5 Ways to Optimize Your New In-Office Time

Trying to get the most out of an in-person experience can be harder than it seems. Read on for a few ways to get past your roadblocks.

If your organization is just now getting a grasp on hybrid work, you’re in a sweet spot—lots of organizations have already trod this path, and they know a thing or two about managing the process.

Still, you may find yourself struggling to find a balance between the spark of in-person work and the comfort of the home office. And if you’re leading a team? That challenge is doubled.

But the benefits of going back into an office in a hybrid setting are widespread, and one of those benefits is a dampening of the effects of “quiet quitting,” according to Alex Alonzo, chief knowledge officer with the Society for Human Resource Management, whose organization conducted a study on this topic in September.

“When asked specifically, a good number of them reported as a qualitative finding that the symptoms that they were seeing of quiet quitting in the workplace, even in the hybrid setting, were mitigated to some degree by having people be in office and almost forcing the social aspects of work for them,” he said.

Having a built-in invitation to be “on” can help motivate some—but those who would still rather work from home will benefit from knowing that their time in-office is truly of value. If it feels like they’re getting something out of it, the time spent commuting and chatting with colleagues will feel valuable, not wasted.

Alonzo shared these tips for helping teams develop trust in the value of office time:

1. Build Collaboration Days

One of the most important things organizations can do to make hybrid work useful is to develop days where specific teams or even the entire staff goes in just to collaborate, Alonzo said.

The idea is that having shared in-office days builds in organic opportunities for collaboration, thanks to the greater possibility of spontaneity and stronger team focus. Designing a shared schedule also helps employees embrace the social and mental health benefits of being in an office.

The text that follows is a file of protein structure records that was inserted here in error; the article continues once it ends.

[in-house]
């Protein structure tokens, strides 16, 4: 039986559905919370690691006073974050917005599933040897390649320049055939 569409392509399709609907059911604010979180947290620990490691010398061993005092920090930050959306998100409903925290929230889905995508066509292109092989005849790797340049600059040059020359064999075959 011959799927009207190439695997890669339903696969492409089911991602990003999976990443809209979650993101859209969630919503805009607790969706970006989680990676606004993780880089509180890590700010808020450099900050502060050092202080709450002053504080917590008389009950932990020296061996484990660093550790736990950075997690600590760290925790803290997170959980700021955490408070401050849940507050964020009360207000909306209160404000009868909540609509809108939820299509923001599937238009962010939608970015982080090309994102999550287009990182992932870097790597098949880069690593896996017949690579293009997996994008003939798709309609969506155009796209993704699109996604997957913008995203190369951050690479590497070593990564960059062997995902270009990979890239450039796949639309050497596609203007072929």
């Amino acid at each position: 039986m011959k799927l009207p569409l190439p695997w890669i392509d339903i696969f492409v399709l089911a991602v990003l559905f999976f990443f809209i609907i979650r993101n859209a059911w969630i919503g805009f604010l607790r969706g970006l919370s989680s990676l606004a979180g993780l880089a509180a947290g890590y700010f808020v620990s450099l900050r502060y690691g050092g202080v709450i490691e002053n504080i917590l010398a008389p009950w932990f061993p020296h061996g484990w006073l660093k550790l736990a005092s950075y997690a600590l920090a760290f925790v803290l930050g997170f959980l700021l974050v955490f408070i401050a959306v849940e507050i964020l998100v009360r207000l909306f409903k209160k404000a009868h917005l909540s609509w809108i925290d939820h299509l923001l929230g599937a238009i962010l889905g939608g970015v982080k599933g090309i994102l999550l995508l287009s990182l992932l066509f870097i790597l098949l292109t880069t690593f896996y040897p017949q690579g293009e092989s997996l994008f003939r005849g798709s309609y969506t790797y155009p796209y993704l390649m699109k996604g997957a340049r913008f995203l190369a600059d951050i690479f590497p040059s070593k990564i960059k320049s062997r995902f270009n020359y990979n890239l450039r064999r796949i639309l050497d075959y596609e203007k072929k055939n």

“One of the things that we see repeatedly is that it’s easier to be a mental health ally, or a mental wellness ally, if you’re actually seeing all of the person and actually interacting with them,” Alonzo said.

2. Use More Collaborative Meeting Formats

If employees are going into meetings that are essentially one person talking in front of a whiteboard or computer screen for an hour, employees might rightfully feel that the tradeoff isn’t worth the commute.

Alonzo pointed to the work of bestselling author Steven Rogelberg of the University of North Carolina at Charlotte, who has made a case for building more structured meeting formats that are more engaging and make the most of attendees’ time.

“Your meeting agenda has to have the opportunity for everybody to contribute to an idea,” Alonzo said.

3. Lean Into the Data

Listening is important for any leader. Data can enhance that.

Asking employees to share their feedback—and then paying attention to what you learn—can uncover opportunities to better meet employees’ needs, since you’re making the people on the ground a part of the process. Soliciting direct feedback is important—so, too, is doing frequent “pulse surveys” into how things are going.

“What you’ll see is that many organizations want to use that data to understand how they can better serve the needs of the workers,” Alonzo said.

4. Incentivize Returning

Getting people to come back out of their shells after a long period of remote work can prove difficult, in part because the experience may have made us more introverted—and may even have helped introverts excel.

The gains made for introverts don’t have to be lost with a return to in-person work, though. Alonzo recommended implementing incentive programs, including bonuses and increased travel subsidies, and starting a recognition program that celebrates effective in-office collaboration.

“We’ve seen things even like the traditional gift card that will help somebody return to the office and have a positive experience,” he said.

5. Share Your Challenges, Too

If rank-and-file employees are having a hard time with in-office collaboration, they might not want to share those challenges with leaders, for fear of not being seen as a team player.

One way around this is for leaders to be honest about the challenges they may be facing with the new environment, Alonzo said.

“It helps draw out people’s own experiences, and it helps people kind of should be willing to share more if leaders are willing to show their vulnerability,” he said.

(boggy22/iStock/Getty Images Plus)

Ernie Smith

By Ernie Smith

Ernie Smith is a former senior editor for Associations Now. MORE

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